If you masturbate, are you cheating on your partner?
This question, along with other popular Google search queries, reveals a great deal about the prevalence of myths and misinformation about masturbation. Other top questions include: Is it healthy to masturbate? (yes, very!); Do women masturbate (yes!); and Should you masturbate before sex (if you want to!). It’s only natural that we turn to the internet for help with these burning questions given that many of us received little to no sex education at school.
Is masturbation cheating? When our partners are out for the night, and we crack open the box of vibrators, does it count as a betrayal? To clear up any confusion, I spoke to Gigi Engle, ACS certified sexologist, resident sex educator at 3Fun, and author of All The F*cking Mistakes: a guide to sex, love, and life. “Cheating is betrayal. Cheating is physically having sexual contact with another person(s). It is deception. Cheating is getting yourself off,” Engle told me. “You cannot cheat on your partner with yourself.”
“The whole concept is just silly,” she added. “There are so many other, grander relationship concerns you’ll deal with during the course of your relationship. Don’t put masturbation on that list.” While questions like this might frame masturbation as a negative in a relationship, it can actually have the opposite effect for couples. “In fact, studies have shown that masturbating in relationships can actually increase overall libido, leading people to more frequent partnered sexual play,” Engle added.
“You cannot cheat on your partner with yourself.”
Engle went on to explain that masturbation is often shrouded in shame and wrongly positioned as a less important sex act than penis-in-vagina sex. It’s also framed as something that you shouldn’t “want” or “need” if you’re in a happy, healthy relationship. “As if your partner were some magical unicorn who could fulfil all your sexual needs on a dime. Again, wrong,” Engle said. “Not only is it unreasonable to expect one person to satisfy every single sexual whim, the very notion of this takes away from the beauty of masturbation. It’s a literal human urge and it is completely normal and healthy to do it.”
Megwyn White, certified sexologist and director of education at sexual wellness brand Satisfyer, told me that people often believe that masturbation is just for single people and a way to compensate for the lack of regular sex a long term relationship might bring. She added that some people believe that sexual pleasure comes from a partner only and that it’s unnecessary to pleasure yourself while in a relationship.
Couples that masturbate together…
While we’ve established that masturbation while in a couple isn’t cheating, nor is it anything to be ashamed of, let’s dig into the benefits of embracing masturbation as an important element of your relationship. “Masturbation can teach us the importance of taking pleasure into your own hands and not relying on anyone to do it for us, which is so important,” said White. “Masturbation helps us learn what we like and what we don’t like, which in return helps us communicate with a partner and achieve even more satisfying sexual relationships. In fact, a study in the Journal of Sex and Marital Therapy revealed that not only is masturbation common in most women, but women who masturbated more frequently also experienced greater satisfaction in their overall sex lives.”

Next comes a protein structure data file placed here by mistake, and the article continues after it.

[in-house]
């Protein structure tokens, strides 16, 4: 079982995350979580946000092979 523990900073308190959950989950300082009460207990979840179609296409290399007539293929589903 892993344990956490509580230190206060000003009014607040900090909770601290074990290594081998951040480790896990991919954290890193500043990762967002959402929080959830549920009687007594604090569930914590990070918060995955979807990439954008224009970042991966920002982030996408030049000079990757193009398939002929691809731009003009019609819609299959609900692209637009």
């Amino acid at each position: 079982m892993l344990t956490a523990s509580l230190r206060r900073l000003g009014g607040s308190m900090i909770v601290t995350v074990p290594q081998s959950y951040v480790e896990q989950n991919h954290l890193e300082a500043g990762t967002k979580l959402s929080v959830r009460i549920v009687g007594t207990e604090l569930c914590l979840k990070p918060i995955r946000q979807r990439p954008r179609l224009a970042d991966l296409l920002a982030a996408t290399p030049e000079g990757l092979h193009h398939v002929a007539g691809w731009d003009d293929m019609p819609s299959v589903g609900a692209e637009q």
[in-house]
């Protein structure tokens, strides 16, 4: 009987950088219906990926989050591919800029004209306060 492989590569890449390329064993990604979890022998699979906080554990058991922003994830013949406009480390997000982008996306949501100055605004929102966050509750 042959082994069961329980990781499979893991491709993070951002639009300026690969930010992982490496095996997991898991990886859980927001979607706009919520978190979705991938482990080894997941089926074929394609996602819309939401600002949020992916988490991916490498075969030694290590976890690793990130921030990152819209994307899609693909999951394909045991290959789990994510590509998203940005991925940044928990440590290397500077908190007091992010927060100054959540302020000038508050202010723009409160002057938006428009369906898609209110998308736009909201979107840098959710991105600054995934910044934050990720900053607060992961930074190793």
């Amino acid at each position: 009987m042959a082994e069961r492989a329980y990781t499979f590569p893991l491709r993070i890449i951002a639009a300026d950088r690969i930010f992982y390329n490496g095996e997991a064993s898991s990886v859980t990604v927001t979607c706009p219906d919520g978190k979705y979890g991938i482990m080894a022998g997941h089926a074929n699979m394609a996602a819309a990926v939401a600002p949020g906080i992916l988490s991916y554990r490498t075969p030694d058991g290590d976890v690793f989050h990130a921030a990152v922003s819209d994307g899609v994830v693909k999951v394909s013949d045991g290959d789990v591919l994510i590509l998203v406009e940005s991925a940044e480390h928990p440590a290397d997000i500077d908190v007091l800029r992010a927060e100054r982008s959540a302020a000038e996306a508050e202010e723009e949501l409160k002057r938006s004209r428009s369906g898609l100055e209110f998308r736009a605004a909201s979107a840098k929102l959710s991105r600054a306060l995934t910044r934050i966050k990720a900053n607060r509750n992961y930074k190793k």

If we aren’t able to explore as individuals what makes us come, what we like, and what turns us on, it can be difficult to find satisfaction during partnered sex, White added. “There has been some research on the fact that women who masturbate regularly also report greater satisfaction with a partner. This can be attributed to a variety of different factors including an increased awareness of what turns them on, as well as the fact that orgasms will naturally increase libido and desire by increasing levels of testosterone,” White explained. “Not to mention the increase of fantasy when one masturbates which often helps to motivate seeking a partner.”
As well as solo masturbation, introducing mutual masturbation into your relationship can be a lot of fun — and also great for showing your partner how you like to be touched and what works for you. As Mashable’s Anna Iovine recently wrote, you can even give it a go over FaceTime. Dr. Justin Lehmiller, a research fellow at the Kinsey Institute and author, told Iovine: “Mutual masturbation can also be a helpful teaching tool for showing your partner what you like and/or the kind of stimulation that helps you to reach orgasm,” he said. “In other words, it can be a sexy ‘show-and-tell’ of sorts and a potentially helpful form of sexual communication.”
As Engle told me: “Masturbation, like pretty much all consensual sex acts, has its place inside and outside of relationships. And not only does it have its place, it can even spice things up between the two of you. Namely, when you masturbate WITH your partner. Mutual masturbation is a very fun way to have one off the wrist without all the energy is takes for more intense sex acts.”
Communication is key, of course. If there’s anything you’re not comfortable with in your relationship, talk to your partner, set boundaries and assert hard limits for anything you do not want to try.
A vibrator is not a sentient being and your partner using it (or their hands) to get off is not the same as being cheated on. Your ability to bring yourself sexual pleasure is part of your bodily autonomy and your relationship status shouldn’t interfere with that.
Remember: The longest sexual relationship of your life is the one you have with yourself.